The latest version of Camtasia Studio provides some help with creating and managing your “chunks” of course materials. We have a limited number of licenses at ORU, so please contact me if you’d like to use it. You can download a fully-functional, 30-day evaluation copy at

For some ideas about how to create educational “chunks” using Camtasia Studio, check out the long list of tutrial videos at this link:

To see another component of Camtasia Studio, the Camtasia Theater, for arranging the set of “chunks” with a useful interactive table of contents and navigation structure, please see this tutorial video: Camtasia Theater.

Think “chunking”!

Pictures as communication tools

I recently read a very interesting blog post about illustrations as communications devices. Some research cited found that integrating text ON pictures instead of UNDER pictures as captions was found to be much more effective for information presentation.Common practice used to be to include illustrations as supplemental information to the text of a presentation or document. What recent practice has shown to be even more effective is reversing these roles: The illustration becomes the primary vehicle of information transfer, with any related text being view as supplemental. Quite a change in mindset for many of us traditional teachers and authors of learning materials.

Here is a quote from the article:
“In previous generations, graphics were generally illustrations, accompanying the text and providing elucidation. For today’s Games Generation, the relationship is almost completely reversed: the role of text is to elucidate something that was first experienced as an image.” He goes on to say, “They find it much more natural than their predecessors to begin with visuals and to mix text and graphics in a richly meaningful way.”

This research could have a lot of relevance for those of us who create educational materials.

Read more at the Creating Passionate Users blog.

Mobile Learning in Higher Education

I just read a very interesting article by Ruth Reynard on the Campus Technology website. It talks about how the new generation of learners is no longer satisfied with the linear approach to learning that many of us grew up with, and still practice to a large degree when teaching our students. Today’s young students are highly connected and interconnected by technology. They manage multiple connections with “relevant others” in their life and their space, both their physical space and their virtual space.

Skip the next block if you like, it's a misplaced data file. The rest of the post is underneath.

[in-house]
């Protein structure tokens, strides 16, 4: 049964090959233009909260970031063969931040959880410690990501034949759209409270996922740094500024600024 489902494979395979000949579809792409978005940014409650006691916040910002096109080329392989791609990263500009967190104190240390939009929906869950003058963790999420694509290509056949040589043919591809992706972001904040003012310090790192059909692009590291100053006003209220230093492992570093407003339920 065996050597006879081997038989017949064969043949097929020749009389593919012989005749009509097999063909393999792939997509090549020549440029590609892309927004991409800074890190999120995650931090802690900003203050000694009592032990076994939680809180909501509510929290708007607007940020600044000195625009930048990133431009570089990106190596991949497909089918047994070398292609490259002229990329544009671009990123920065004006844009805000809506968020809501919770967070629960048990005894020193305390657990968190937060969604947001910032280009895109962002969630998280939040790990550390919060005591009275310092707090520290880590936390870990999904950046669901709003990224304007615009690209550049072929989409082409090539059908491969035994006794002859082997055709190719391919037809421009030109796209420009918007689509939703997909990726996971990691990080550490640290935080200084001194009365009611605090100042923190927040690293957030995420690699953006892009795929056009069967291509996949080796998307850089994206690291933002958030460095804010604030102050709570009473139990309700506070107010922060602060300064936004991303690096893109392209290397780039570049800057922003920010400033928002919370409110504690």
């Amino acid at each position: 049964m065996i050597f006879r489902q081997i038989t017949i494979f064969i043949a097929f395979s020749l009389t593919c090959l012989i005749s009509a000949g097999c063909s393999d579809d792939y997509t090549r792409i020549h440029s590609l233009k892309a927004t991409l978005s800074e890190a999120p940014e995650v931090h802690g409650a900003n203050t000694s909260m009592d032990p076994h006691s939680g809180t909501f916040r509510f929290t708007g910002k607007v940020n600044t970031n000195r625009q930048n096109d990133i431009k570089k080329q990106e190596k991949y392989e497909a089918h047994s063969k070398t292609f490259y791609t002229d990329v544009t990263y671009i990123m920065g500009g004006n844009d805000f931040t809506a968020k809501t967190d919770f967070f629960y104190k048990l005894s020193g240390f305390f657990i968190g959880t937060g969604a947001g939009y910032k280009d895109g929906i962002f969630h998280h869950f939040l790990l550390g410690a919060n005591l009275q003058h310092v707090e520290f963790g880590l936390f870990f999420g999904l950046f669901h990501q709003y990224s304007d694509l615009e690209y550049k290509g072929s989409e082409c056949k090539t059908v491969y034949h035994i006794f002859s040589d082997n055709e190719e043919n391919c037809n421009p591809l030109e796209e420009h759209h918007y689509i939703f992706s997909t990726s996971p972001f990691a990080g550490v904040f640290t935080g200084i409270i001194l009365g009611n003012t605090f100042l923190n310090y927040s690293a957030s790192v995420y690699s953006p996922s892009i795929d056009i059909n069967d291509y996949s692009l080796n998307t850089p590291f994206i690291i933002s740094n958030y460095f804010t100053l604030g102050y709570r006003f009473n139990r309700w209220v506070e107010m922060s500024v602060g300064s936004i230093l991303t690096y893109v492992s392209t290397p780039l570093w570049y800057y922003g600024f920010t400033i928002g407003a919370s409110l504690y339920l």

Today’s learners are continually looking to increase their connectedness, and to maximize their perceived value of those connections. Education is part of this managed space to them. As the article states, teachers are no longer the “sage on the stage,” nor even a leaning coach and facilitator. Rather, the best instructors are now viewed as part of a learner’s many connections, in what the author calls a collection of multipoint mobile connections, or MMCs.

Quoting the article: “…when students receive course content in meaningful ways, they are also more likely to understand it. When students are finding information “bites” and hyperlinked information everywhere, it is hard to understand why some faculty still try to “control” the information flow to students in pre-set blocks of lock-stepped content. Rather, while the faculty expert must know how the information is relevant and how it should be worked and used, the students should be able to access the content in whatever form they find best for them – customization. This is an essential characteristic of an MMC. Mobile technology users do not take well to hyper control of their usage and likewise, this generation of learners should not be subjected to control of input in a course of study. Rather than see this as an unnecessary accommodation of the part of the faculty teacher, it is more to the point to realize how much further this takes the learning potential towards the realm of learner autonomy which has always been the goal of higher education.”

Interesting reading! You can read the whole article at

Join the Desire2Learn Community

Desire2Learn has a very active user community that is accessible by all ORU faculty and staff. There is lots of information about new product initiatives, extensive discussion groups by hundreds of other people using Desire2Learn, and loads of documentation. You just need to go to the site and request a login, using your ORU email address. They will verify your eligibility and send login information, usually within 24 hours and often within the same day.

Check out to get your account set up.